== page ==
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Please Hashem, Can We Have Some More?

By Andi Tanzer

First, 'Yasher Koach' on the beautiful, encouraging, positive publication "Down Syndrome Amongst Us". I happened to come across it only recently and read it from cover to cover. I am sure it is a tremendous source of 'chizuk' to all those 'special parents' out there. I feel I want to express my feelings (at the risk of 'exposing' myself)and it is up to you to publish it in whatever context you feel appropriate.

Eight years ago I gave birth to a little Down's baby girl - Menuchi. I was twenty three years old at the time; she was my first baby born in Eretz Yisroel, the third in our family. At the time, it was a big shock and emotionally a roller coaster ride, but she soon became 'just one of the family' and indeed a very special child. From almost the beginning, we knew that she had major heart problems. She had open heart surgery at a year old, but unfortunately her pulmonary hypertension in her lungs was very severe and irreversible! She was 'niftar' at six years of age; she had lived longer than any doctor could have predicted, and relatively speaking, accomplished far more than ever imagined. Like any parent of a special child, I could write a book (and maybe one day I will; I kept a journal throughout Menuchi's life), but for the moment, there is one aspect that I want to express.

Menuchi's short life was not an easy one. She was often sick and in congestive heart failure for most of it. She was on oxygen at home mainly at night, for years, and thus, we knew she would not be around 'forever'. Yet, year in and year out, she seemed to pull through. She went to gan (nursery school) and loved it for the most part. She managed to eventually walk, communicate in her own way, but for the most part she really suffered, and just keeping her alive was a daily ordeal. Medication, doctors, hospitalizations, therapies, etc. were common occurrences, and yet the joy and simcha she emanated was beyond words. Menuchi's death was definitely not unexpected. We are very comforted knowing that her ‘neshama' completed its 'tafkid' and she surely has a very special place in Gan Eden. We all miss her tremendously, but knowing where she is and that she is no longer suffering is a tremendous 'nechama'.

This is the very hard part - When Menuchi was born I almost felt that Hashem was saying "I am giving you a 'nisoyon' but I (personally) come along with this 'nisoyon'". The 'siyata dishmaya' that came with Menuchi was so unbelievably intense and tangible. My davening and tehillim, knowing that she was a perfect opportunity to 'mekadesh Hashem leshaym shomayim', were so real.

The wonderful chessed of family and friends was a lesson of true chessed over and over again. I used to say that because of Menuchi, we had special "Protecsia" in 'shamayim'. It all took on a complete different aspect that affected every detail of life. Then, losing her and becoming a 'normal' family, with the 'normal' day to day aspects of living, with all its regular ups and downs - what can I say?, it's just not easy, and actually very hard, to come to terms with. I feel that we are not part of that special club and not 'zocheh' to that special 'siyata dishmaya'. I am definitely not trying to say that life with Menuchi was simply a 'wonderful, spiritual existence'; far from it. It was often very hard and unbearable, but throughout, our intensity with the 'Ribono Shel Olam' was quite unique and that is what I miss, and that is what I "envy" when I see special parents, and that's what I try to tell 'new parents - We all daven for healthy, well children. We don't want the 'nisoyon' of unhealthy or special children, it's not easy at all. But, if it does come your way then know that Hashem comes with it, in a very unique way. Life takes on a complete different perspective, one becomes part of that 'special club'; the rest of the family is affected by it too, and once you have had a small taste of it, you simply cannot, and don't want to, be just a normal, regular family! So to you lucky parents - Enjoy your special children and all that comes with them!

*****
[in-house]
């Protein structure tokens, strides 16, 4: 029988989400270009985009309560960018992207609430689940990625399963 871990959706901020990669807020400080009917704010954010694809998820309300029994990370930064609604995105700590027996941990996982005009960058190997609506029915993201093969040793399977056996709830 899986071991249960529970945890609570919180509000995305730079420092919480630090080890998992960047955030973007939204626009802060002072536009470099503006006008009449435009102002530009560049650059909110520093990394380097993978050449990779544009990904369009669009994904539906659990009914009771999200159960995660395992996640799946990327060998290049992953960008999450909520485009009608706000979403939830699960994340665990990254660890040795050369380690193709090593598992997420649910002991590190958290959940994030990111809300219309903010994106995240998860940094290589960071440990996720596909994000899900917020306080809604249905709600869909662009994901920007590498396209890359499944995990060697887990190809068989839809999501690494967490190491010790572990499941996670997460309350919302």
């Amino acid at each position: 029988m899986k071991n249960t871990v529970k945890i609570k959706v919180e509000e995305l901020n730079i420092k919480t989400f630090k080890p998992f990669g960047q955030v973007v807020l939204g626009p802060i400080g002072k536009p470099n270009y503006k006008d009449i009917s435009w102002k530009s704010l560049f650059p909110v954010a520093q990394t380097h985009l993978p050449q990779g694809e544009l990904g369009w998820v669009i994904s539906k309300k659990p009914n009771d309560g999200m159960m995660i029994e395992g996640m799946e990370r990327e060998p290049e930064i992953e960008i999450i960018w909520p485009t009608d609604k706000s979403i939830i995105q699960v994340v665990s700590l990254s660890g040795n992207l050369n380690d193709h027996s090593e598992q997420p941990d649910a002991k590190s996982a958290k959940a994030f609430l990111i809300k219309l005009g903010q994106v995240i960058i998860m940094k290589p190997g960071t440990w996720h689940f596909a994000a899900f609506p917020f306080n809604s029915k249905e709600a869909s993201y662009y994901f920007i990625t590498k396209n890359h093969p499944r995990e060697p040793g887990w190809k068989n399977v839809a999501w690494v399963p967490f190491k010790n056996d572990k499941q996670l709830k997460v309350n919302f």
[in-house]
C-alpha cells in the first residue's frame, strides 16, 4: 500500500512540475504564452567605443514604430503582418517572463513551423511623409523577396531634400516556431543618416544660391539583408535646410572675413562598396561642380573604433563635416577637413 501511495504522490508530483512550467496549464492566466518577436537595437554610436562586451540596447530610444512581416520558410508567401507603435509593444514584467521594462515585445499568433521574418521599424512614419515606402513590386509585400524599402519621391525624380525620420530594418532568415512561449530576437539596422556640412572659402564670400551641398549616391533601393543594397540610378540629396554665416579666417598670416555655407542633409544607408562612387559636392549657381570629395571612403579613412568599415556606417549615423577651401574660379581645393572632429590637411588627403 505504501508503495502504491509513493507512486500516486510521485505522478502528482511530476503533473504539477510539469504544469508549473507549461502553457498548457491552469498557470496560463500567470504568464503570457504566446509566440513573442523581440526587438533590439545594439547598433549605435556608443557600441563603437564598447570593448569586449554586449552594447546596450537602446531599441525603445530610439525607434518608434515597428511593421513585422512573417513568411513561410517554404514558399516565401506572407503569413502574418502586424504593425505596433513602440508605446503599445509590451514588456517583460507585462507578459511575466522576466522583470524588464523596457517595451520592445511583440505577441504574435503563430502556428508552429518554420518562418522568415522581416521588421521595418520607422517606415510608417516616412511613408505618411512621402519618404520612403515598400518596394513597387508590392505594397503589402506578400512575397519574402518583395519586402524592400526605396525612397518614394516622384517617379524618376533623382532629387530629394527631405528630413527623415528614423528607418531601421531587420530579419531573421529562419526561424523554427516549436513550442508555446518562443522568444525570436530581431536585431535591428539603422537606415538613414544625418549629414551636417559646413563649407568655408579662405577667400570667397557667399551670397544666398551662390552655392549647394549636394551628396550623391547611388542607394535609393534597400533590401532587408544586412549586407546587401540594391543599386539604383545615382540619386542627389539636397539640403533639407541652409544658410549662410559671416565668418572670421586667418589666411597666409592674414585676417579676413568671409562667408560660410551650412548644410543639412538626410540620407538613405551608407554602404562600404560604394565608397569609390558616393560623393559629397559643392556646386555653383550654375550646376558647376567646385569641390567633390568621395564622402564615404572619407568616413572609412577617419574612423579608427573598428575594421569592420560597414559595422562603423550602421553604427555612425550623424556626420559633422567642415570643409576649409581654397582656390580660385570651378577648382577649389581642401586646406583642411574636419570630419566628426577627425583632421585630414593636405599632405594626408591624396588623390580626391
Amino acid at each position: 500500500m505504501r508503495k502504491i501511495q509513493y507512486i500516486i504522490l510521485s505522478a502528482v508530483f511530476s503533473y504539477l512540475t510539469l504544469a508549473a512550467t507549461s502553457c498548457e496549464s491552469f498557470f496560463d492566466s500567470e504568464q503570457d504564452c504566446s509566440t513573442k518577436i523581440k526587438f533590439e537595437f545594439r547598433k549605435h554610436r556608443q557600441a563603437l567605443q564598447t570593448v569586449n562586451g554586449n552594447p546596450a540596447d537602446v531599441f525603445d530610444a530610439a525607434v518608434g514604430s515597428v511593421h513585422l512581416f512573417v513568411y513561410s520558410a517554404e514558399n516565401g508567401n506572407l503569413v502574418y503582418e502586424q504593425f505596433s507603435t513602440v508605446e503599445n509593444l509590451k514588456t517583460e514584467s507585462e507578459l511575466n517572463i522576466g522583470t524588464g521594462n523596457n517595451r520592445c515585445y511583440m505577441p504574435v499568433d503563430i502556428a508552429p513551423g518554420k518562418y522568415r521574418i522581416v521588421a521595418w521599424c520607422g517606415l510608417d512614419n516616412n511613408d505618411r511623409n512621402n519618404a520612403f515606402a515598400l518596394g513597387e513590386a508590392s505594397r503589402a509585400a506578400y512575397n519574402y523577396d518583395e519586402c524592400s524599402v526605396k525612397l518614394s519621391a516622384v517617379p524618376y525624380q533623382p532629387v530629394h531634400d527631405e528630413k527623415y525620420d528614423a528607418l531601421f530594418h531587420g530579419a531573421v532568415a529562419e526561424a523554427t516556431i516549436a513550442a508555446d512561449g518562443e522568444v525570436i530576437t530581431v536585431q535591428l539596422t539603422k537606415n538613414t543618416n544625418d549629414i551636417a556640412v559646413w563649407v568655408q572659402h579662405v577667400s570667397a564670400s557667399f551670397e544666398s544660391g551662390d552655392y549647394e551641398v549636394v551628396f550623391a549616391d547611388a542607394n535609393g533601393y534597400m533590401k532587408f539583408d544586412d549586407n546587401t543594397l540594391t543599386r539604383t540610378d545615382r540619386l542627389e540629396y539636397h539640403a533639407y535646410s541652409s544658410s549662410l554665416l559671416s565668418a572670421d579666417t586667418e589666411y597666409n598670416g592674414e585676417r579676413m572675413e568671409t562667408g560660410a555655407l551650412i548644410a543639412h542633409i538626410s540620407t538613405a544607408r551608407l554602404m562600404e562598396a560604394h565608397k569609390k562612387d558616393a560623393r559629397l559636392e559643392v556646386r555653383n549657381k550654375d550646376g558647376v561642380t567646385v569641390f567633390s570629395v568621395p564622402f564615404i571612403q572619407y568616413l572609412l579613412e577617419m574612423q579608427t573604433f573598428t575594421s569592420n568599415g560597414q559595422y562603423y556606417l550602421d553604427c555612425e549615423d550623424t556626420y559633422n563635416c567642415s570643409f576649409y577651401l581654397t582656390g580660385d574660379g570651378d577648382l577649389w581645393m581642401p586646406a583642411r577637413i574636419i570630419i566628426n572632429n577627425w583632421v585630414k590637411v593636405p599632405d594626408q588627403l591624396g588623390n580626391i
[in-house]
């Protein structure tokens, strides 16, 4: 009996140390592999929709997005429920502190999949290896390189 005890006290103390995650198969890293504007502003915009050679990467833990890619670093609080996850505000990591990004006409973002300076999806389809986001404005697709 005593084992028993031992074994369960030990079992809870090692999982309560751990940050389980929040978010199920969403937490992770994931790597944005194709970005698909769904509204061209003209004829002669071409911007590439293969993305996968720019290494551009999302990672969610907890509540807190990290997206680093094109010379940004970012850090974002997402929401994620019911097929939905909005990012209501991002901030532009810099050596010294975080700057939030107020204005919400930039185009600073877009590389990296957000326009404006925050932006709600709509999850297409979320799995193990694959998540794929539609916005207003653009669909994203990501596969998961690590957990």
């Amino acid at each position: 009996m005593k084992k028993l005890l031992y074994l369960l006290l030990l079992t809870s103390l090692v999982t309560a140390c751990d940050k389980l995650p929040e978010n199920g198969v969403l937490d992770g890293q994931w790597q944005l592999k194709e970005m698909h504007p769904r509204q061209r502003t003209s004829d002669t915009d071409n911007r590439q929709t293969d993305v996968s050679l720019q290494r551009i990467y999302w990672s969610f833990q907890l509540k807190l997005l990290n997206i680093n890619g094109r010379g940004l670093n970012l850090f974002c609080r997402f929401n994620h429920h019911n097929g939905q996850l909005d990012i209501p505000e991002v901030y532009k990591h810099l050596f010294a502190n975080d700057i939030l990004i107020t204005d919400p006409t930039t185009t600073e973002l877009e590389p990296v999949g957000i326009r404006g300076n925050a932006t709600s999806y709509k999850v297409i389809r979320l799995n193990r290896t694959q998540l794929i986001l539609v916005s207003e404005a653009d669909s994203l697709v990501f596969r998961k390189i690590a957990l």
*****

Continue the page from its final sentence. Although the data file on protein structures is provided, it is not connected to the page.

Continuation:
Now two years later we are fostering a little two month old baby boy with Down syndrome. It's surely the 'weirdest' thing we have ever done, and a big adjustment is just unfolding, but my 'selfish' motive is quite simple - I hope it will put me back in that special "Bargain Basement" in Shamayim (without the pain and suffering).

May your magazine continue to be a source of wonderful 'chizuk'! With much 'bracha and hatzlocha' -

Andi Tanzer
Har Nof, Jerusalem, Israel

This article first appeared in issue 6 of DSAU

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